Ross was really savvy about promoting our stuff on the Internet and that’s what we owe a great deal of our success to, I think. It was a new frontier that a lot of groups at the time weren’t taking advantage of. In the year 2000, there used to be a site for music called mp3.com on which we posted tracks from our demo tape.
We got a huge reaction from that. People were digging the retro/low-fi vibe on those songs. Soon after that, we got an offer to be on a compilation of up-and-coming bands from a French record label called Water Dragon Records. Grand Magus, who are pretty big now, were also on that comp. We self-released Dawn of the Proto-Man in 2003, which Ross was able to get into tons of distro sites. The reviews on that one were amazing. Japan’s Leafhound Records was a label on the rise and looking for new stuff to release and Ogre fit the mold. Leafhound put out our Seven Hells album and eventually Plague of the Planet. All the while, we were slowly but surely growing our local fan base from zero to maybe 10 people. The Swamp Witch Revival guys started coming around, which was great because they were awesome. Aside from some shows with them, which gave us a lift, no one else wanted to book us.
Thank God for Geno’s.
Geno and Barb saw something in us I guess, and always gave us a stage to hone our live chops. I’m glad they got to see us when people finally started coming around. We owed a lot to them. We got more love early on internationally, but we were always happy and grateful for any attention we were able to get.
PM: In 2008 you toured the U.S. as well as Japan. How do the rock scenes differ?
WB: Japan is a totally different world. There’s no comparison. Before every show you meet with the sound man to fill out paperwork about your set. You need to let then know which songs are fast, mid-tempo, or slow so they can try and coordinate the lights along with the music. They treat you as true professionals which is one thing that’s lacking over here. We went to Japan with all expenses paid, and even made decent money on top of that. We were doing shows with the Blood Farmers, Eternal Elysium, and Church of Misery. It was a dream come true.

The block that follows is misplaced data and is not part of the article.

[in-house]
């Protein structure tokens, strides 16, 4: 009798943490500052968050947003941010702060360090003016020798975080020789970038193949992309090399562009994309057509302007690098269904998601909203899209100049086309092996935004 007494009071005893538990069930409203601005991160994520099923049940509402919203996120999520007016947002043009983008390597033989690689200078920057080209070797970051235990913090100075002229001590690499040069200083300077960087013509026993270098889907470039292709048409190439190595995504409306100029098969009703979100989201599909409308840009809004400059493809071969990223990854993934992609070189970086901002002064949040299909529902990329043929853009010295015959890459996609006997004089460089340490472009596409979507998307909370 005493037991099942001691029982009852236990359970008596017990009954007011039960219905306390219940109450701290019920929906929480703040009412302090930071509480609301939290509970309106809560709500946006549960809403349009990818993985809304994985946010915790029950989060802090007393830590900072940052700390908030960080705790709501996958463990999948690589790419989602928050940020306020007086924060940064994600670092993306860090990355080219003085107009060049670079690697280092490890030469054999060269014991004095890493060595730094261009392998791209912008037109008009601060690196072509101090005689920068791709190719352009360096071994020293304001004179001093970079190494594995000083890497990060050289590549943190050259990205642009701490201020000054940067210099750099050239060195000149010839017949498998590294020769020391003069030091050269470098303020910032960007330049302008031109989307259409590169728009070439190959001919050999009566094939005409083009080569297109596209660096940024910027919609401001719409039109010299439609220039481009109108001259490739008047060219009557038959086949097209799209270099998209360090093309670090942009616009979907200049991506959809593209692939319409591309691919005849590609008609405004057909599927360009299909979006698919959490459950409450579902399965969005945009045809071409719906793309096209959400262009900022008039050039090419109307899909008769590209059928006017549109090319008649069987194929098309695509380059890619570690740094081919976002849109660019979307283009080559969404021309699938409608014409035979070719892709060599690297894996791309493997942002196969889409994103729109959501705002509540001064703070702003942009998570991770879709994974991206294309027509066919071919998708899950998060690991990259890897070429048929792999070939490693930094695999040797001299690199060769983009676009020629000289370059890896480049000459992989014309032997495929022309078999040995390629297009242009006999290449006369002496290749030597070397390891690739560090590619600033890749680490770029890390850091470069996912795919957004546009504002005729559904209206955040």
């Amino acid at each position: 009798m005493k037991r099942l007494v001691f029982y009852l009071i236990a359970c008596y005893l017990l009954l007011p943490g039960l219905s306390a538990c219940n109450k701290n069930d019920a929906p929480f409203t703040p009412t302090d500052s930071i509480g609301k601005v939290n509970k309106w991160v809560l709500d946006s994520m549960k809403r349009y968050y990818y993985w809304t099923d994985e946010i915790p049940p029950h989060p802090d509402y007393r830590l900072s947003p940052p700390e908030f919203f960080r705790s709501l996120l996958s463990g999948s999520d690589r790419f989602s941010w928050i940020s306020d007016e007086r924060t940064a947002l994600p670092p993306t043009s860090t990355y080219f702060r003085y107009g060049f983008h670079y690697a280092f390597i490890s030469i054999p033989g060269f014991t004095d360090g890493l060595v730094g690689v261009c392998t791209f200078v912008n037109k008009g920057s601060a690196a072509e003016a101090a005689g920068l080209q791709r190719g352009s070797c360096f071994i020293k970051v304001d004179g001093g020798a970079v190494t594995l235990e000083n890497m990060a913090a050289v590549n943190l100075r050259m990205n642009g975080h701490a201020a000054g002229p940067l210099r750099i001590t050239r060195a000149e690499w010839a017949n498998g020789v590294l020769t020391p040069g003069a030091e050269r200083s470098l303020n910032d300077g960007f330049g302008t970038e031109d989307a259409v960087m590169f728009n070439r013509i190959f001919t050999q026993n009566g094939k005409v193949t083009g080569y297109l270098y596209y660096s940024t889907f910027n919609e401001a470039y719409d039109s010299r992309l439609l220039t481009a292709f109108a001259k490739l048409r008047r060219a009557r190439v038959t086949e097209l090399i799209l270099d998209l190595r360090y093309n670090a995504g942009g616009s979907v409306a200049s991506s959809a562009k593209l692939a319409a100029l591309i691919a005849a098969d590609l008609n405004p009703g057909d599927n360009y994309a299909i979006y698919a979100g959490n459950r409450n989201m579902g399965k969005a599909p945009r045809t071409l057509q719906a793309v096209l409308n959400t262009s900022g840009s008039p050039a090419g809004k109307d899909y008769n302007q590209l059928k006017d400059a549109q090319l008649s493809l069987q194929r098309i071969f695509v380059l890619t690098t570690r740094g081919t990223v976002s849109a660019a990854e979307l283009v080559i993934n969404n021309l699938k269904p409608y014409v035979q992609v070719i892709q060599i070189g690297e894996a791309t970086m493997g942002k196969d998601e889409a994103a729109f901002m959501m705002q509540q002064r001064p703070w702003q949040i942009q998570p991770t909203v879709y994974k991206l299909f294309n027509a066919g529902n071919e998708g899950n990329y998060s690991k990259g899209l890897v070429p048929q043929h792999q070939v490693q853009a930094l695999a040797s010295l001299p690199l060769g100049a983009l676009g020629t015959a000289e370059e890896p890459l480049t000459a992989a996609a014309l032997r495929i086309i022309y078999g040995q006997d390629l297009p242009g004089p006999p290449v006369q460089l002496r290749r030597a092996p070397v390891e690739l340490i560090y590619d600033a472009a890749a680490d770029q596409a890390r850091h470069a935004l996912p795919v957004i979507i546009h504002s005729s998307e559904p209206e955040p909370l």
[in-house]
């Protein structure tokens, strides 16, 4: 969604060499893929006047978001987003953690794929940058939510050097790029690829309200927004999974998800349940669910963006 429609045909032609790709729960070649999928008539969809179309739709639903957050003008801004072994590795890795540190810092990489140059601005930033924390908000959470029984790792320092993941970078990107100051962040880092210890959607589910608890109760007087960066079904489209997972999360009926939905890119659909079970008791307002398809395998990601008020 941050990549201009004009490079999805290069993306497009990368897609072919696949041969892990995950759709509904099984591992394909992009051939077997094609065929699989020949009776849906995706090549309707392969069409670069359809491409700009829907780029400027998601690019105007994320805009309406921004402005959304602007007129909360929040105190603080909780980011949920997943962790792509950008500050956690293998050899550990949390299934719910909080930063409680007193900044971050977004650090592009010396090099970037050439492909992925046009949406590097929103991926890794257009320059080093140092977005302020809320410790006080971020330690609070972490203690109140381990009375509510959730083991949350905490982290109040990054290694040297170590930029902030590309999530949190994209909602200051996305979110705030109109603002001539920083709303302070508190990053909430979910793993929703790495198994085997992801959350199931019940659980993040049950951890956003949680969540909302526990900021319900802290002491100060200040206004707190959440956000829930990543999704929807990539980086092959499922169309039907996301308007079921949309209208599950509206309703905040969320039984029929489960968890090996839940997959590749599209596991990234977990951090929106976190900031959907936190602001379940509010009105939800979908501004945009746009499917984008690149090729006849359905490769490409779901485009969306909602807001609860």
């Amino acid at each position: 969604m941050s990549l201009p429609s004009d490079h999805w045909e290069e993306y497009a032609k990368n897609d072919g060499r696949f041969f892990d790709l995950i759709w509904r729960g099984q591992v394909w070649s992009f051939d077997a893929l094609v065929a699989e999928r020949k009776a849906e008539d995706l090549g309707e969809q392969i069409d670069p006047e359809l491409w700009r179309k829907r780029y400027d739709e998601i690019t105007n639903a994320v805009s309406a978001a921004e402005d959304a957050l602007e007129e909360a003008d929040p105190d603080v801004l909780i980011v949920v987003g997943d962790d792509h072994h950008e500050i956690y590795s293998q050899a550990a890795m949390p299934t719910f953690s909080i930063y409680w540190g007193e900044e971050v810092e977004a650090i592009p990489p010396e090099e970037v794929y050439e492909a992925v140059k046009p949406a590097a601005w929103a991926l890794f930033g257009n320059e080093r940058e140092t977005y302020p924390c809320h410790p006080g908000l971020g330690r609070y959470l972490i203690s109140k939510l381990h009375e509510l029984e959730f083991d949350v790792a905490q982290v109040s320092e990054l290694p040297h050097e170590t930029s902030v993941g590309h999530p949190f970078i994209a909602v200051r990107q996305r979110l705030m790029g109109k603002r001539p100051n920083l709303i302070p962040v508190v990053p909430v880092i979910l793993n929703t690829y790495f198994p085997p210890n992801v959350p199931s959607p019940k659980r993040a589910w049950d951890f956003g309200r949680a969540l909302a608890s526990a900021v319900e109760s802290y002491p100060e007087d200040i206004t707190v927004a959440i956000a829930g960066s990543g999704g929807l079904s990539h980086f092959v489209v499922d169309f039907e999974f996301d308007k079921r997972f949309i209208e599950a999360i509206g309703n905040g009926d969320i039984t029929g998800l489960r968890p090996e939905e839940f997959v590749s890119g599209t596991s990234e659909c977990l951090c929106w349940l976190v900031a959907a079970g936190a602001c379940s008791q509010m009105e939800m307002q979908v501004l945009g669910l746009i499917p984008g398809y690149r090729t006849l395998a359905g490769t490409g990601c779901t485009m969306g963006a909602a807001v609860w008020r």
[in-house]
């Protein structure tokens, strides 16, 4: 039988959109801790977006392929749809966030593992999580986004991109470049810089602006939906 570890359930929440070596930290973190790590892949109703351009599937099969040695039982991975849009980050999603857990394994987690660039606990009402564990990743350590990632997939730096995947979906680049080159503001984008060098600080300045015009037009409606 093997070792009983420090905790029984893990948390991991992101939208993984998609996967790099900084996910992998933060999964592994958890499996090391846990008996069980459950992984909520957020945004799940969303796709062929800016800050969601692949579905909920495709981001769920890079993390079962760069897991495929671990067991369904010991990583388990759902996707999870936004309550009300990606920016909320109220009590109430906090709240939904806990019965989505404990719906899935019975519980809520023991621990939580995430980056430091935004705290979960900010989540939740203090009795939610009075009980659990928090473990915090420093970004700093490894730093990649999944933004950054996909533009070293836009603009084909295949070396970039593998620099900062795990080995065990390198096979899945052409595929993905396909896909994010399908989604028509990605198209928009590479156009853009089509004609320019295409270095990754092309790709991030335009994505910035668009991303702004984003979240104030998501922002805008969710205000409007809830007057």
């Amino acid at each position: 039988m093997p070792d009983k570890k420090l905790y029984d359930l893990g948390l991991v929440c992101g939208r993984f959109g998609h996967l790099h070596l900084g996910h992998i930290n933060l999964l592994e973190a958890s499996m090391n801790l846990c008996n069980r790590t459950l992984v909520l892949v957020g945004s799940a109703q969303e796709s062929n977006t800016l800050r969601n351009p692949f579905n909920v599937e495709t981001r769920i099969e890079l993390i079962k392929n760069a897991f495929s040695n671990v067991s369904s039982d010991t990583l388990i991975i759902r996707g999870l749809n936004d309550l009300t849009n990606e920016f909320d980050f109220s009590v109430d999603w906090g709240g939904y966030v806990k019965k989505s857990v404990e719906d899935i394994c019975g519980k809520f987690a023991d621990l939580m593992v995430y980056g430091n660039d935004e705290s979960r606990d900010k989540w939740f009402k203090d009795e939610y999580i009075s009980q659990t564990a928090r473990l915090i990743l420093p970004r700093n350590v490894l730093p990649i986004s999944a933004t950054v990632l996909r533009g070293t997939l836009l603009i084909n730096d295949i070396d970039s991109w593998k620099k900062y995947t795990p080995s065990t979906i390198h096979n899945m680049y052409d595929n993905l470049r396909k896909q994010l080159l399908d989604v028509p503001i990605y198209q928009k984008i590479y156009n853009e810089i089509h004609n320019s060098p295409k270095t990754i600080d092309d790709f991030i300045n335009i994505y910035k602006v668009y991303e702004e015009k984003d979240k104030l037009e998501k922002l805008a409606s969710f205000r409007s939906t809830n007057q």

Another cool thing is that the shows started at like 7 p.m. and were over by 10:30, which gave you time to go hang out with the other bands and maybe sample the local cuisine afterwards. Luckily, most places we went had some kind of chicken-oriented dish, like wings or something, so I was OK. I’m a pretty picky eater. Ed and Ross were more daring. They ate some really gnarly stuff.
The first show in Tokyo was the best. We played Plague of the Planet in its entirety and Hideki from Church of Misery came out and played keyboards with us. I was on cloud nine.
We came home to a huge reality check when we played our first show back at Pub 33 in Lewiston. We drove up there, dragged all our crap through the snow banks, got yelled at and harassed by the douchebag doorman for our hard-earned fifty bucks. I can’t think of a better example of how the rock scenes differ. No one seems to put any value on anything creative in ‘Murica unless it‘s backed by millions of dollars.